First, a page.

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Deep Brain Stimulation Used to Treat People with OCD

According to a report presented by Dr. Benjamin Greenberg from Brown University and Butler Hospital, deep brain stimulation may help people with obsessive compulsive disorder (OCD).

OCD is a disorder which causes people to have unwanted thoughts, engage in compulsive behaviors and can be extremely difficult to live with. As such, individuals who suffer from the condition have long-since sought out a treatment option that can help them put an end to their struggles once and for all.

As per the National Institutes of Mental Health, approximately 2.2 million Americans over the age of 18 suffer from OCD.

Because of the growing number of untreated OCD patients out there, a more controversial possible treatment has been introduced. Known as ‘deep brain stimulation,’ the treatment involves putting an electrode into the brain to deliver an electrical current directly into the circuitry that scientists are convinced causes the disorder.

Since the year 2000, about 60 or 70 patients have utilized deep brain stimulation to treat their OCD. However, the same type of technology has been used to treat Parkinson’s and other disorders. As such, approximately 70,000 people have deep brain stimulation devices worldwide according to various reports.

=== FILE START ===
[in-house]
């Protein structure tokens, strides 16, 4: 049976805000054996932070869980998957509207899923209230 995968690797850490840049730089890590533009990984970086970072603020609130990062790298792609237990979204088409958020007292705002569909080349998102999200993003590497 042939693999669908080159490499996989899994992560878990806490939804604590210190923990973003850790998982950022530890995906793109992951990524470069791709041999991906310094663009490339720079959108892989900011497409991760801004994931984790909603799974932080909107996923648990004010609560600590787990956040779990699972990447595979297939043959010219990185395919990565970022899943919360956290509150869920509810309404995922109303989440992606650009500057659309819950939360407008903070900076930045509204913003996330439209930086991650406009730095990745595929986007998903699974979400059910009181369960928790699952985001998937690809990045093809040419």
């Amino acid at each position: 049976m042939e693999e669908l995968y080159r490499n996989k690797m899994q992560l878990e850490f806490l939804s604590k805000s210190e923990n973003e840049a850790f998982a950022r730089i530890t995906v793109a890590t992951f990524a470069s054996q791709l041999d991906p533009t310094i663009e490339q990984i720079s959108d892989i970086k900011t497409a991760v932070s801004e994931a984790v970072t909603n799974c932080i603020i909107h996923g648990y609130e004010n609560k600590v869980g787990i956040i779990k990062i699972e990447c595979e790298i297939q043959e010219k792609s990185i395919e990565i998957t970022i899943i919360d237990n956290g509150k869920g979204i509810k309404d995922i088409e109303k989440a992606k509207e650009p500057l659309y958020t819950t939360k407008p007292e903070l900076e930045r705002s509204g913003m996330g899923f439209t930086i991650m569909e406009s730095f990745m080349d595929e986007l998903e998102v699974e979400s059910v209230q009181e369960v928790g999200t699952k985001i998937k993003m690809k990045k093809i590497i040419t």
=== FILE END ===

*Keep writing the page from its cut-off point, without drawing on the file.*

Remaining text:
Documented side effects of this treatment include possible bleeding – which in turn can have a permanent impact on the brain. Further, both infections and seizures both at the time of operation and later on are possible. Some of the behavioral side effects have included too much sleeping and/or too much energy. Finally, when the battery dies or a wire malfunctions OCD symptoms immediately get much worse for the patients.

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